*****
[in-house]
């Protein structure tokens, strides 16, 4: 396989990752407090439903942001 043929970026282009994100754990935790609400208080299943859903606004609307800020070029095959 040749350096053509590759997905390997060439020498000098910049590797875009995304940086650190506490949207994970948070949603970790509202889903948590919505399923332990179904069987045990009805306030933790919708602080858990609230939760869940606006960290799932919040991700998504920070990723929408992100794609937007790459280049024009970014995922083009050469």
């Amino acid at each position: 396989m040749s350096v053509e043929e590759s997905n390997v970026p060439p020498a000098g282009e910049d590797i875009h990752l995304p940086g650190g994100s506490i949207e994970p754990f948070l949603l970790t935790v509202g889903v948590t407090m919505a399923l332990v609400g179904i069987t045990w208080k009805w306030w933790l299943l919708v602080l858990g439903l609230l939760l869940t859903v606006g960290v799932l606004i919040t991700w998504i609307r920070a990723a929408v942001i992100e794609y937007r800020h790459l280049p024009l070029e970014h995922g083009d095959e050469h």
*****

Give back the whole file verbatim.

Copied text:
[in-house]
């Protein structure tokens, strides 16, 4: 396989990752407090439903942001 043929970026282009994100754990935790609400208080299943859903606004609307800020070029095959 040749350096053509590759997905390997060439020498000098910049590797875009995304940086650190506490949207994970948070949603970790509202889903948590919505399923332990179904069987045990009805306030933790919708602080858990609230939760869940606006960290799932919040991700998504920070990723929408992100794609937007790459280049024009970014995922083009050469």
């Amino acid at each position: 396989m040749s350096v053509e043929e590759s997905n390997v970026p060439p020498a000098g282009e910049d590797i875009h990752l995304p940086g650190g994100s506490i949207e994970p754990f948070l949603l970790t935790v509202g889903v948590t407090m919505a399923l332990v609400g179904i069987t045990w208080k009805w306030w933790l299943l919708v602080l858990g439903l609230l939760l869940t859903v606006g960290v799932l606004i919040t991700w998504i609307r920070a990723a929408v942001i992100e794609y937007r800020h790459l280049p024009l070029e970014h995922g083009d095959e050469h």